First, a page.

UConn Plays Host to International Sport Mentoring Program

Editor’s Note: This piece originally was published on UConn Today.

Karen Chammas, 2019 Global Sports Mentoring Program Delegate.
Karen Chammas, who visited the Neag School’s sport management faculty this fall, represented her native Lebanon in the sport of judo at the 2012 Olympic games. (U.S. Dept. of State in cooperation with University of Tennessee Center for Sport, Peace, & Society. Photographer: Jaron Johns)

There’s an Olympian spending time at the University of Connecticut right now and, if you think it’s a Husky basketball player, you are wrong.

The athlete is Karen Chammas, who represented her native Lebanon in the sport of judo at the 2012 London games, and she is spending late October and early November in Storrs as part of the Global Sports Mentoring Program.

The Global Sports Mentoring Program is an international leadership development project that was launched seven years ago by the U.S. Department of State. One of its two objectives is advancing gender equity by empowering women through sports, and the other is advancing disability rights. The program is managed out of the University of Tennessee and ESPNw, part of the ESPN family of network that specializes in women’s sports programming.

“I want to raise awareness for teachers, for parents, and for kids about how important it is to start sports at an early age.”

— Karen Chammas,
Global Sports Mentoring Program Delegate

Each year, about 15 women from around the globe are selected to visit the U.S. for the five-week program. Approximately three weeks of that time is spent at a host site.

UConn is currently the only university host, while other institutions include professional sports organizations, collegiate leagues, and conference and sport management corporations. This is the fourth year that UConn has participated, having already welcomed women from Uganda, the Philippines, and Vietnam.

“This program is in alignment with a lot of the work we do,” said Laura Burton, a professor in the Neag School of Education, who specializes in gender issues in sport and leadership in sport organizations, and has spearheaded UConn’s participation in the program. “We are really involved with some good company in this program like the NCAA, the Big East Conference, the United States Tennis Association and companies like Google. We connect different parts of campus into the visit like athletics and the Women’s Center, so it really has a big reach.” Burton, along the Department of Educational Leadership’s Jennifer McGarry and Danielle DeRosaacted as the hosting mentors.

Chammas is currently the athletics coordinator at the Lebanese American University, where she also earned her undergraduate degree. She also has an master’s of business administration in sport management from the EU Business School in Barcelona, Spain.

“What is exciting for us is that we learn the challenges and opportunities for women across the world,” said Burton. “I remember having a conversation with Agnes Baluka of Uganda and we talked about how challenging some things were in her country.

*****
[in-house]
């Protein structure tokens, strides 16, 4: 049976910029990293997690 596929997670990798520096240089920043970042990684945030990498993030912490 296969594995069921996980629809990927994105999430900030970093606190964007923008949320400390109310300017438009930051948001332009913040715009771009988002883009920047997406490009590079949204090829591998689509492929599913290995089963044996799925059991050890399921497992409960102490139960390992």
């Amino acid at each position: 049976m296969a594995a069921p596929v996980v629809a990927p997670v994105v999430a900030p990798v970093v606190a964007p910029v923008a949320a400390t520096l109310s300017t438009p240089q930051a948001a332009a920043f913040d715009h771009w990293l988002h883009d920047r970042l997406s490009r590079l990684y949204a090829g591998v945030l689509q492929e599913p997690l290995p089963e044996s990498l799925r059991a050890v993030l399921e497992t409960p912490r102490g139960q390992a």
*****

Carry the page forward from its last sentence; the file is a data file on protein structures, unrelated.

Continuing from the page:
“But, we also talked about the same types of restraints she deals with that we have in the United States like finding qualified coaches, making sure you have the right type of equipment, and scheduling games. You see the connection of sport here to sport globally.”

Before she arrived at UConn, Chammas spent time in Washington, D.C., and California getting to know the other Global Sports Mentoring Program participants.

At the end of the program, she will develop an action plan based on her experiences and present it in Washington, D.C. when the entire group reconvenes in mid-November. Her presentation will be about empowering girls in Lebanon through sport, and judo in particular.

“I want to raise awareness for teachers, for parents, and for kids about how important it is to start sports at an early age,” said Chammas. “I want to start my own judo academy in Lebanon.”

Chammas started judo and gymnastics when she was three years old and both she and her parents heard familiar comments that stereotype young girls in sports.

“I was told I would become too muscular and not look like other girls,” said Chammas. “Even things like I wouldn’t get married. When I was around eight, I wanted to quit, and my mother said no because she had already paid for my lessons. I actually did give it up when I was 12, and after a few weeks the president of the national judo federation called me and asked me if I wanted to be in the West Asian games.”

Chammas went to the West Asian Games, held in Jordan, and later took part in the Arab Championships in Yemen, qualifying  for the 2010 Olympics.

“Competing became my passion and I wanted to through with it until the end,” said Chammas. “The Olympics were the best experience of my life. I loved being in the village and around the top athletes in the world.”

Chammas is also an accomplished basketball player as a member of both the Lebanese national team and at the Lebanese American University.

Burton hopes that Chammas leaves her brief time at UConn with a network of people to connect with for the future.

“This is education in a different way, not in a classroom setting, but developing a plan,” said Burton. “It is great for her to see the high level of sport that we offer, but that we are also struggling with the same things.”

Learn more about the program at globalsportsmentoring.org.

Related Stories: